|The Wyandottes are the black ones.|
If you’ve ever had baby chicks around, you know that sometimes unpleasant things happen. One day everything seems fine and the next day, a chick dies. Sadly, all three of the Wyandotte chicks died last week. One minute, they were chirping away happily, and the next moment they were gone. How odd that out of a batch of 25 chicks, only the Wyandottes didn’t make it.
Thankfully, the hatchery was fine with refunding my money for the three chicks, but I still wonder what happened. Illness would have hit the other breed, too. An injury would have only killed the injured chick. Having all three chicks of the same breed die is just odd.
Colleen took the loss in stride. She wants to be a vet someday, and I think she’s already wrapped her mind and heart around the fact that sometimes an animal dies. She’s chosen the Ameraucanas that she’ll keep for her 4-H project and love them as much as she would have loved those Wyandottes.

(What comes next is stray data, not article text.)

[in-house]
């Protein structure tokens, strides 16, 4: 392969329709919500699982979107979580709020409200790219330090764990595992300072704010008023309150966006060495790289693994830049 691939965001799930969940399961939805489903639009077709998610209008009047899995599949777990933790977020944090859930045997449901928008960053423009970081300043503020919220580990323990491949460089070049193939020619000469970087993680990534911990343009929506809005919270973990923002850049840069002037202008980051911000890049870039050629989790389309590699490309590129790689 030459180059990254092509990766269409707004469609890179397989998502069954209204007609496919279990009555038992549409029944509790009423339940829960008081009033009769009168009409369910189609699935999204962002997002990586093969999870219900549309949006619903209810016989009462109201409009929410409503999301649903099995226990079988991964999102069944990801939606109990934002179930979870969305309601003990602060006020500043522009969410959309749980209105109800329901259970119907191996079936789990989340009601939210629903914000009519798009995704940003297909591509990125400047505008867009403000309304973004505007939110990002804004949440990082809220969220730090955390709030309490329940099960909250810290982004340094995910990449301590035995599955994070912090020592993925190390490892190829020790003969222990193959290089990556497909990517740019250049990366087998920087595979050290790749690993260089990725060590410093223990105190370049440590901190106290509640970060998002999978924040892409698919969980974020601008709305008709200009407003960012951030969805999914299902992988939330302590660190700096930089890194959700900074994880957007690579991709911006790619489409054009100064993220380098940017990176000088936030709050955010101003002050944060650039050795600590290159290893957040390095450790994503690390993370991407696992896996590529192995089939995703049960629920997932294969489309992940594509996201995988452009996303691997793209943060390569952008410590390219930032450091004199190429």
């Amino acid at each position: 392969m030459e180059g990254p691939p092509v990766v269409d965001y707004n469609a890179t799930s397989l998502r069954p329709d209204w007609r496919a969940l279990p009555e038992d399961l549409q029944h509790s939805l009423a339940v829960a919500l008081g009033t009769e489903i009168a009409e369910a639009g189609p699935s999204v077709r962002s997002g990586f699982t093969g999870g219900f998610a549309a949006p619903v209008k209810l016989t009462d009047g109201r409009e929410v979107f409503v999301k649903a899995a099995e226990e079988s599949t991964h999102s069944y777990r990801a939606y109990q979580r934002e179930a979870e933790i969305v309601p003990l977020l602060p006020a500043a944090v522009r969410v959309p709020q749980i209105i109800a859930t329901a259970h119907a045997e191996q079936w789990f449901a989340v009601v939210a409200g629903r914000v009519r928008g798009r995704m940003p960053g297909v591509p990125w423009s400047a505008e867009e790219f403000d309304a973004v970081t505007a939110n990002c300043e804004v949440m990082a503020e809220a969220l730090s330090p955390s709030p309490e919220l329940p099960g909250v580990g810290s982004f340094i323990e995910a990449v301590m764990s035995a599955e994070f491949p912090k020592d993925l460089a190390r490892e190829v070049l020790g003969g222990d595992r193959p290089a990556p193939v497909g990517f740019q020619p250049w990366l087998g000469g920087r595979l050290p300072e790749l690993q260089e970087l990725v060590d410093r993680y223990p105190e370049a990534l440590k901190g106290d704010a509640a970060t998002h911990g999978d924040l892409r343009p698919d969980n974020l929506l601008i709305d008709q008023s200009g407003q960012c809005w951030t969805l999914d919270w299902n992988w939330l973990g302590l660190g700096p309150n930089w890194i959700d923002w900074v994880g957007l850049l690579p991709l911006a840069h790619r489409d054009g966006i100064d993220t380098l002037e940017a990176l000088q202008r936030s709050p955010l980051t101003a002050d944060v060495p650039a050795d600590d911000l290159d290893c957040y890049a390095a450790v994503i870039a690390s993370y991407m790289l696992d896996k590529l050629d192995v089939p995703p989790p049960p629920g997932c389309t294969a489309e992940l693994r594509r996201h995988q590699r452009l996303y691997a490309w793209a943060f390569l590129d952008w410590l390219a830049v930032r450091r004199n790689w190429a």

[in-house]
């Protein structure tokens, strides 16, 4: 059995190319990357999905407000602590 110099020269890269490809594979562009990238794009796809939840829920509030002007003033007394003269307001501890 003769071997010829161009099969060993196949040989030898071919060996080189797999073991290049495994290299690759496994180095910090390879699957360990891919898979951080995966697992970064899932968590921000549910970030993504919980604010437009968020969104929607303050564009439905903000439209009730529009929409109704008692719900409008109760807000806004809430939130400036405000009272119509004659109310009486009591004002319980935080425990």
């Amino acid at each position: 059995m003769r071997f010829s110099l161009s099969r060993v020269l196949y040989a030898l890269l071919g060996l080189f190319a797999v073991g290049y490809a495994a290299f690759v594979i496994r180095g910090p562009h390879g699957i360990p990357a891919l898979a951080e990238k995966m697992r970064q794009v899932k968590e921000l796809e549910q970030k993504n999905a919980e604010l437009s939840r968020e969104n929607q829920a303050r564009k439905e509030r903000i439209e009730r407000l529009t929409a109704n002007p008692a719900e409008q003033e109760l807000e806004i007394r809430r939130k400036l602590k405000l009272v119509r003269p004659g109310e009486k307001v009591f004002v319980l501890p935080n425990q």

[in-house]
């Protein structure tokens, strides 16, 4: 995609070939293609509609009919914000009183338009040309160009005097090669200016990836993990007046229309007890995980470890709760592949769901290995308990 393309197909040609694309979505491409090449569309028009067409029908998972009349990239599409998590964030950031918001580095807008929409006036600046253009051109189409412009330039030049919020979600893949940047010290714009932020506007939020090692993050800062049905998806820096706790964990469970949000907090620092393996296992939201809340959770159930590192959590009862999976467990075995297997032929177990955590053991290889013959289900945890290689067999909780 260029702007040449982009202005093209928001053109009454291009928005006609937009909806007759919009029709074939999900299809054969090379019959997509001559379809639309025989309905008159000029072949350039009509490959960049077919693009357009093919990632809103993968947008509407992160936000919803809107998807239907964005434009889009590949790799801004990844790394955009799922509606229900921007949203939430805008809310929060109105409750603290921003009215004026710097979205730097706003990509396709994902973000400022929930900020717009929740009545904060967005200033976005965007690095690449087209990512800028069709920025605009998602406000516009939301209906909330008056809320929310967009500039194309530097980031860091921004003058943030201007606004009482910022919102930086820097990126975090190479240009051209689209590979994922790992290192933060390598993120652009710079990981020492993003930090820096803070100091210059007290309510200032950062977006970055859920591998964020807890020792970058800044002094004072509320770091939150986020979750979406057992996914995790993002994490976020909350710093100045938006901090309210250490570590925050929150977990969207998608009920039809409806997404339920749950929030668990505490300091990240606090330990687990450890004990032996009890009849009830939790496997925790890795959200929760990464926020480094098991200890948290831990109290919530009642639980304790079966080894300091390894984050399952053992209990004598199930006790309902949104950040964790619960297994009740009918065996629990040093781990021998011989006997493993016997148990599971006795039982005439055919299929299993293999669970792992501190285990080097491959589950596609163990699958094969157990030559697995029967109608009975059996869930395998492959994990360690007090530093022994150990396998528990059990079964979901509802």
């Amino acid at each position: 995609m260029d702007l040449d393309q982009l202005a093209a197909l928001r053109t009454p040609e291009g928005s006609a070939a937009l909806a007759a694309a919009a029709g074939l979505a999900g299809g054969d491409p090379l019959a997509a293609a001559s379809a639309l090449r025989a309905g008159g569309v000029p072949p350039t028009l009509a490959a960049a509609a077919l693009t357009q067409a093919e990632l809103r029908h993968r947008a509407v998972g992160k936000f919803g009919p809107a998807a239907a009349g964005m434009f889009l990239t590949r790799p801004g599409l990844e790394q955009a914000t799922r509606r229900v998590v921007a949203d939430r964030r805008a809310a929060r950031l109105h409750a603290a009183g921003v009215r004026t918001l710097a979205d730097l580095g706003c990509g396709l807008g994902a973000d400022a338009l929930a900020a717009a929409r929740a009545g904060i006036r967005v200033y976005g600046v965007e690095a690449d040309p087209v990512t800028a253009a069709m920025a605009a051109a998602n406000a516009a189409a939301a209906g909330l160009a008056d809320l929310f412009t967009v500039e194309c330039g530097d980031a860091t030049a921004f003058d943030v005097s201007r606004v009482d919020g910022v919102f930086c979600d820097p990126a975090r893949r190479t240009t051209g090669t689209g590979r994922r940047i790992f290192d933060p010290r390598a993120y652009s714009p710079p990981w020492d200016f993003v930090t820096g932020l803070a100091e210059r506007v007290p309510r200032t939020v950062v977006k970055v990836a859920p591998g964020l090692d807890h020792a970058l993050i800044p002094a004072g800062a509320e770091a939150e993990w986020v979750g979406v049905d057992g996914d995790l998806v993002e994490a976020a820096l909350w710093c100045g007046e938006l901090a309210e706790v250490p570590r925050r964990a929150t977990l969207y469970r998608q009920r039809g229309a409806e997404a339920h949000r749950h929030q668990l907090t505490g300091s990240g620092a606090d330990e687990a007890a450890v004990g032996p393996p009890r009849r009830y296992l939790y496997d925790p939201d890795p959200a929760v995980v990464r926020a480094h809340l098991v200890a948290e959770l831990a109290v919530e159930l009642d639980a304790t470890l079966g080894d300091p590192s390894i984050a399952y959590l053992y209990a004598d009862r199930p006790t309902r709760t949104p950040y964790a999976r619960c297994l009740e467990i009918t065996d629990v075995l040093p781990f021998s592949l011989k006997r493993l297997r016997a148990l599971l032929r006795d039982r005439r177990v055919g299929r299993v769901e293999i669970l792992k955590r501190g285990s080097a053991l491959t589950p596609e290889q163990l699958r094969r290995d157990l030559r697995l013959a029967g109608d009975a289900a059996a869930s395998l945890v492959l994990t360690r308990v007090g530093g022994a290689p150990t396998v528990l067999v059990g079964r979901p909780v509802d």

During all of this, I realized that even though we live very farm-like lives, we’re still city folk. The death of an animal is more of an everyday reality on a farm, but for urbanites, that reality is only faced occasionally when a beloved pet passes away. I cannot tell you how odd it still feels to lose an animal in my care. Since we started raising chickens about five or six years ago, we lost one hen to heat, one to a tumor, one chick to “too much love,” and now three chicks to some mystery. I’m practical enough to be able to say, “It happens,” but it’s still hard.
Thanks for stopping by! Sorry about the sad post. I’ll try to make it up to you with a laugh-out-loud Friday Funny tomorrow. In the mean time, check out my giveaway. That’ll put a smile back on your face.
Grace and peace be yours in abundance,